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Ben Sakamoto is a member of Baker McKenzie’s Litigation & Government Enforcement and Corporate & Securities Practice Groups in Toronto. He joined the Firm as a summer student in 2016 and completed his articles of clerkship in 2018.  Ben has a broad commercial litigation practice. He acts for clients on fraud matters, internal investigations, jurisdictional disputes, class actions, and commercial arbitrations. He is a contributor to canadianfraudlaw.com and globalclassactionsblog.com. In addition to his litigation work, Ben’s practice includes transactional work in a range of corporate and securities law matters.

Lawyers must act with care and uphold their professional obligations when making referrals. The Supreme Court of Canada recently addressed the professional liability of a lawyer who advised his client to purchase specific offshore investments from an advisor where that advisor turned out to be a fraudster. In Salomon v Matte‑Thompson, 2019 SCC 14, the Supreme Court upheld the decision of the Quebec Court of Appeal holding the lawyer liable for his client’s investment losses.
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When a plaintiff obtains a judgment from the court, that party is normally precluded from starting another lawsuit seeking the same judgment debt from the defendant. However, in Royal Bank of Canada v Kim, 2019 ONSC 798, Justice Broad of the Ontario Superior Court made an exception because the bank had discovered evidence of fraud after it obtained summary judgment against the defendant. The bank sought to pursue a second action for a judgment in fraud so that the judgment would survive and be enforceable after the bankruptcy of the defendant who, in turn,  vigorously resisted the second action arguing that  the plaintiff had already obtained judgment against him and could not reconstitute the judgment after the fact.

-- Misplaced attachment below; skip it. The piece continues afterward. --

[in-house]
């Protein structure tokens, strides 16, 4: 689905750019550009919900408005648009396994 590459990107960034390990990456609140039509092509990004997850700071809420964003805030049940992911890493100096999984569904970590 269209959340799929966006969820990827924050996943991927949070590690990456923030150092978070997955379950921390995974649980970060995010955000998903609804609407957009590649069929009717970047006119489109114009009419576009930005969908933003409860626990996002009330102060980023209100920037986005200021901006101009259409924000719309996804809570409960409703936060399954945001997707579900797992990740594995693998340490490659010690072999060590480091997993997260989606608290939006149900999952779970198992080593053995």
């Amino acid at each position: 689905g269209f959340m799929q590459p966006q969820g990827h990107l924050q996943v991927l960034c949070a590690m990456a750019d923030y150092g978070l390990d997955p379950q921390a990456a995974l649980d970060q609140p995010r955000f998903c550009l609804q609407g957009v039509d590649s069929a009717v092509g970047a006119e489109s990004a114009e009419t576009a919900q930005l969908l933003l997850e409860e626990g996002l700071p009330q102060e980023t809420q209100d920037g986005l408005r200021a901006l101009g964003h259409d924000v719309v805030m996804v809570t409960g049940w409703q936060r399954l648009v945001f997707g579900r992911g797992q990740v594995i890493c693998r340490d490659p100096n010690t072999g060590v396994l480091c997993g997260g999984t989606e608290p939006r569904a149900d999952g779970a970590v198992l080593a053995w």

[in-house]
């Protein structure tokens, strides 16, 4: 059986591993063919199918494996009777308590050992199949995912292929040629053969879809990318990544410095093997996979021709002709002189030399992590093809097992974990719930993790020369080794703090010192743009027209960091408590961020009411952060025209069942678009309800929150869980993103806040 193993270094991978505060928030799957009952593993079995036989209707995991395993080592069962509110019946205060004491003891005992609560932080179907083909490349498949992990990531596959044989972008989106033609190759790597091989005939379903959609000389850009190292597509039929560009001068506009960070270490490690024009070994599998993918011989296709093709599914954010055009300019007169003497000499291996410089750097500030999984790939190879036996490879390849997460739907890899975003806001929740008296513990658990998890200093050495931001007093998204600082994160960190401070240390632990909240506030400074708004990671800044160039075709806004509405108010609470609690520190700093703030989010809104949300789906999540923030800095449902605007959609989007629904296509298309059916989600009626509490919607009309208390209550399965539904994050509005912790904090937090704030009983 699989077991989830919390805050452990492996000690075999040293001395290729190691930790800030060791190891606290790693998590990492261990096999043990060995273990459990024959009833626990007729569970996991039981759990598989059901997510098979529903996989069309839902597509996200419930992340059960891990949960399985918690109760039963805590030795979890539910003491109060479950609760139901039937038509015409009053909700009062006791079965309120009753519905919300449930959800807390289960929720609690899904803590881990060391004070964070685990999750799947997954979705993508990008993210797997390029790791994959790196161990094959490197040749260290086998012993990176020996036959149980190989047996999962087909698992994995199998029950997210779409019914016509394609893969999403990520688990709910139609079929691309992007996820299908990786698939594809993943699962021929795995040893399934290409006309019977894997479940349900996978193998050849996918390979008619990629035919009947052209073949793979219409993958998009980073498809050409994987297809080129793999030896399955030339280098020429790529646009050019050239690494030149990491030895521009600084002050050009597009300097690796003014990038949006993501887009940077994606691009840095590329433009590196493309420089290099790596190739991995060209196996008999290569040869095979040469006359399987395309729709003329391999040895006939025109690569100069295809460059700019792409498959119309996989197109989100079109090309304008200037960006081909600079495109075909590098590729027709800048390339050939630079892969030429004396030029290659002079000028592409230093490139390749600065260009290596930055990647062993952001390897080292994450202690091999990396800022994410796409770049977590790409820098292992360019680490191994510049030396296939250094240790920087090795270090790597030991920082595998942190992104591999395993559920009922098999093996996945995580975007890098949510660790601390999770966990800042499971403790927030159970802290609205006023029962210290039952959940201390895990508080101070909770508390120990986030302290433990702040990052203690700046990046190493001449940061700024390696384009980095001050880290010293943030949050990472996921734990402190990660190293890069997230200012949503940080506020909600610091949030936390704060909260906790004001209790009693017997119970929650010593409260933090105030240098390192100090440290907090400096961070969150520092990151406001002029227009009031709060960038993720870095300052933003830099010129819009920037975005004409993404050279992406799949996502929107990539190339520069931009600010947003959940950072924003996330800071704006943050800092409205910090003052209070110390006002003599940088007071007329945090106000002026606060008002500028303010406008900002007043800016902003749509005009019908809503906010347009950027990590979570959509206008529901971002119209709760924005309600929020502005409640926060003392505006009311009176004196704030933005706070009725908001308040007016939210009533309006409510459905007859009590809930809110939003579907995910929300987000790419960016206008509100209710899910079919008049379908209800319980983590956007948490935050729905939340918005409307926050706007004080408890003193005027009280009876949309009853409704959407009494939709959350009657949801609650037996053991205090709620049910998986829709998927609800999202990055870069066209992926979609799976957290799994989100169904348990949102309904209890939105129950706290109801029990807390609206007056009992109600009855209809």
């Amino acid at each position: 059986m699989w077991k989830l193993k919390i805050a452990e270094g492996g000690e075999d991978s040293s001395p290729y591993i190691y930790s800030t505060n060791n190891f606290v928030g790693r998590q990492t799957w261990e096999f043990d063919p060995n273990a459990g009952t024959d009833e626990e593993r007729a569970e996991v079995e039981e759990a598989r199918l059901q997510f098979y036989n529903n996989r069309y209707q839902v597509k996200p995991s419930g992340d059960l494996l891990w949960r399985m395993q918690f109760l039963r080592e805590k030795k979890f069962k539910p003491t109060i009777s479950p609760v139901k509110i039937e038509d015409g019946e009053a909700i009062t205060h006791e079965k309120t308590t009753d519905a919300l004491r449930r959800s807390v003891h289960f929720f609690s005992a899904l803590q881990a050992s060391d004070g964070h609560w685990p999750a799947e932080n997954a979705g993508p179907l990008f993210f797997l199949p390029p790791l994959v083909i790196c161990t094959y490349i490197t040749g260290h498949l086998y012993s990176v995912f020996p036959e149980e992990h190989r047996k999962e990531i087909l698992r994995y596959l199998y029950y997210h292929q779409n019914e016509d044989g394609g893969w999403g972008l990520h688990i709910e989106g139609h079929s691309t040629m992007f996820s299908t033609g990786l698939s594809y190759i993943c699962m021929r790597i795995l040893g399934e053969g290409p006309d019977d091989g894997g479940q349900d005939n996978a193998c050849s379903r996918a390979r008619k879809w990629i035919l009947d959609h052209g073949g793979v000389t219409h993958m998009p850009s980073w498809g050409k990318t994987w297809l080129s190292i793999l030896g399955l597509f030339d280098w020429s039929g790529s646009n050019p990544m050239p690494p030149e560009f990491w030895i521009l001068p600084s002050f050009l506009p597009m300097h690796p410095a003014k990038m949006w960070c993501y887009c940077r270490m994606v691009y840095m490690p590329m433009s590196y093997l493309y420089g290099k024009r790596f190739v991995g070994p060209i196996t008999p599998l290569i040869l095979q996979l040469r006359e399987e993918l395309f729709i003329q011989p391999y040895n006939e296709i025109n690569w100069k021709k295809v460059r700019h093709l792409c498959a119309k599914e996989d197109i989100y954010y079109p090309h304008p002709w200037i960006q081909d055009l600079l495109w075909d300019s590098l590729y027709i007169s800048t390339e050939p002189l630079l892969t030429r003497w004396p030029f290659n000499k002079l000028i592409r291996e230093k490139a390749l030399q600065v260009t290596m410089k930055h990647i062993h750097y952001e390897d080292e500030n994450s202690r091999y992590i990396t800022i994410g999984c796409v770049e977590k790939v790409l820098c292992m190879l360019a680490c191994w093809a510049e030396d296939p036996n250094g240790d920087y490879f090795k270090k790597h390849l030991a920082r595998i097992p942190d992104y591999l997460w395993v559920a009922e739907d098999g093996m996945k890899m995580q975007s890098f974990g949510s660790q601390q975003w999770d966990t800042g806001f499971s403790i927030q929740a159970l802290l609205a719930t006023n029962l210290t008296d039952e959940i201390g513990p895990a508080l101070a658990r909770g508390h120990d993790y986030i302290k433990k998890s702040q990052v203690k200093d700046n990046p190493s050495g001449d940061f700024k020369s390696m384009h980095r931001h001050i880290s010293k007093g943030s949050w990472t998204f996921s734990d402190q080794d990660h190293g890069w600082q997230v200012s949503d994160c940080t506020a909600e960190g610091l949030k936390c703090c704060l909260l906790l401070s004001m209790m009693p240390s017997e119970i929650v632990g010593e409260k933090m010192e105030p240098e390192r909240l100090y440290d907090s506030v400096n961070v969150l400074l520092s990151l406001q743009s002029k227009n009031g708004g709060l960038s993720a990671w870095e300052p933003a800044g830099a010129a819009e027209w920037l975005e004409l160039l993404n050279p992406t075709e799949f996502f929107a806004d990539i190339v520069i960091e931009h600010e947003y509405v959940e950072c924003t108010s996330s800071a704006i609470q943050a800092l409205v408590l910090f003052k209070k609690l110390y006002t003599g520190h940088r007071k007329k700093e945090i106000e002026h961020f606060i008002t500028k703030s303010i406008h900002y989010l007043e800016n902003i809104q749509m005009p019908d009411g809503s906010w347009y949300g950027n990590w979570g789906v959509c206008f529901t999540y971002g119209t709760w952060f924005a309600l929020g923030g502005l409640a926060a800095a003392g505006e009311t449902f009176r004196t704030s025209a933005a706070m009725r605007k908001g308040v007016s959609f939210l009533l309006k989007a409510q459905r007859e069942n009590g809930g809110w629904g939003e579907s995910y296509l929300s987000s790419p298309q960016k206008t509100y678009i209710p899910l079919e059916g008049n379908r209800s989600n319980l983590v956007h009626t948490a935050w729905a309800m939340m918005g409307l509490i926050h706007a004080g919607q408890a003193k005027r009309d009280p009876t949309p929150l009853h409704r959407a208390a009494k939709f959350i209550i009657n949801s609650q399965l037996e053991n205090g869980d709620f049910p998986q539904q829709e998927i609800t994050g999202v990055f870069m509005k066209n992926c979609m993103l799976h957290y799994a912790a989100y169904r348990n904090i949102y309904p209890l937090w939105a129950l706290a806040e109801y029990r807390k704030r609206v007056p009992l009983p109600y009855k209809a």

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In McGoey (Re), 2019 ONSC 80, Justice Penny of the Ontario Superior Court of Justice found trusts over two properties held by a bankrupt were void as shams. In his decision, Justice Penny noted that had he not found the trusts to be sham trusts, he would still have set them aside as fraudulent conveyances, making us ask: “what is the difference between a sham trust and a fraudulent conveyance?”

A sham trust occurs where documents or acts give the appearance of creating legal rights that the parties have no intention of actually creating. In contrast, the documents and acts for a fraudulent conveyance accurately reflect the intentions of the parties and the legal rights that they want to create. The issue with a fraudulent conveyance is not that the transfer of rights is a sham, but that the transfer is being done for fraudulent purpose. With the evidence in front of him, Justice Penny was satisfied that, even if the McGoeys intended to transfer the properties, it was for a fraudulent purpose.
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Piercing the corporate veil remains a difficult feat in Ontario. Recently, in Cornerstone Properties v Southside Construction, Justice Hockin of the Ontario Superior Court of Justice refused to pierce the corporate veil to hold a corporation liable for a costs award against its subsidiary. This decision reaffirms that courts will only pierce the veil where a corporation is being abused to the point where it is not functioning as a bona fide corporate entity, and instead is being used as a vehicle to facilitate fraudulent or improper conduct.
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